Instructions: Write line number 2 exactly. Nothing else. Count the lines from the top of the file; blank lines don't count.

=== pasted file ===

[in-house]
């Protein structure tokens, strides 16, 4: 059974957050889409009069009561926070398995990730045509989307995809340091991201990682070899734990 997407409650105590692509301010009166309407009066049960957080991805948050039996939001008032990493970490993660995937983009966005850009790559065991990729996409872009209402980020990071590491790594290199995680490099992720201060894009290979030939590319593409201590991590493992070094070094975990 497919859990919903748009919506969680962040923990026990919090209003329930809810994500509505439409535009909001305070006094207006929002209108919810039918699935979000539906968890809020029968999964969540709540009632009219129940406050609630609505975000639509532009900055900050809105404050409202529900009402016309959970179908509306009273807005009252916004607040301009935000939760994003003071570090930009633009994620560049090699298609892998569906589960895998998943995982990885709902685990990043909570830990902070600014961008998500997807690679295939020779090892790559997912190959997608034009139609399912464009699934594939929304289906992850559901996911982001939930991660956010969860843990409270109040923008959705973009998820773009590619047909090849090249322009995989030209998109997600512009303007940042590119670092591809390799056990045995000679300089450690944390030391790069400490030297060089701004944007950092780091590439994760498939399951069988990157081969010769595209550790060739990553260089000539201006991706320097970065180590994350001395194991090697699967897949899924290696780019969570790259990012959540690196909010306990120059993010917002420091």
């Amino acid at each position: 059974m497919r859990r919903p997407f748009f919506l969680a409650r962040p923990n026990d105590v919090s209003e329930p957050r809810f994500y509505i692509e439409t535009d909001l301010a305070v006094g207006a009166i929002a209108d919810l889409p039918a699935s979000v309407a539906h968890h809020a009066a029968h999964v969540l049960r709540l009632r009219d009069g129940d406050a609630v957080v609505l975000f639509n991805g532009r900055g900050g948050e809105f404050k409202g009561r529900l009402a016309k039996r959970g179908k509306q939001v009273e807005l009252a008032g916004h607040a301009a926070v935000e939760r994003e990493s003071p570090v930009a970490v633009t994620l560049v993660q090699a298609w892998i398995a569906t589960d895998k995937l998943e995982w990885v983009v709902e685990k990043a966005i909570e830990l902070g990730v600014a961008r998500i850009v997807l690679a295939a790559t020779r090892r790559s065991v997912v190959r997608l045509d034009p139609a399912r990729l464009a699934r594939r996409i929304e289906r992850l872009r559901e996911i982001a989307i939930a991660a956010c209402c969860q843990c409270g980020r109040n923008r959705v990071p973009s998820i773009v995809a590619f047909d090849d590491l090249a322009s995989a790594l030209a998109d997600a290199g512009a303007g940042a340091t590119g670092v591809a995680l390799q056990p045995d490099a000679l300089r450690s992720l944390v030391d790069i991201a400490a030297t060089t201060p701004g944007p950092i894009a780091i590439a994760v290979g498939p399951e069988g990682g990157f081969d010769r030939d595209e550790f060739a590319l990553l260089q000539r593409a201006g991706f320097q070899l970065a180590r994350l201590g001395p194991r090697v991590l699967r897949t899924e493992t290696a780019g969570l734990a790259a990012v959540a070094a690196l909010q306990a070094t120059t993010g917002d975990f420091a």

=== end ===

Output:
């Protein structure tokens, strides 16, 4: 059974957050889409009069009561926070398995990730045509989307995809340091991201990682070899734990 997407409650105590692509301010009166309407009066049960957080991805948050039996939001008032990493970490993660995937983009966005850009790559065991990729996409872009209402980020990071590491790594290199995680490099992720201060894009290979030939590319593409201590991590493992070094070094975990 497919859990919903748009919506969680962040923990026990919090209003329930809810994500509505439409535009909001305070006094207006929002209108919810039918699935979000539906968890809020029968999964969540709540009632009219129940406050609630609505975000639509532009900055900050809105404050409202529900009402016309959970179908509306009273807005009252916004607040301009935000939760994003003071570090930009633009994620560049090699298609892998569906589960895998998943995982990885709902685990990043909570830990902070600014961008998500997807690679295939020779090892790559997912190959997608034009139609399912464009699934594939929304289906992850559901996911982001939930991660956010969860843990409270109040923008959705973009998820773009590619047909090849090249322009995989030209998109997600512009303007940042590119670092591809390799056990045995000679300089450690944390030391790069400490030297060089701004944007950092780091590439994760498939399951069988990157081969010769595209550790060739990553260089000539201006991706320097970065180590994350001395194991090697699967897949899924290696780019969570790259990012959540690196909010306990120059993010917002420091």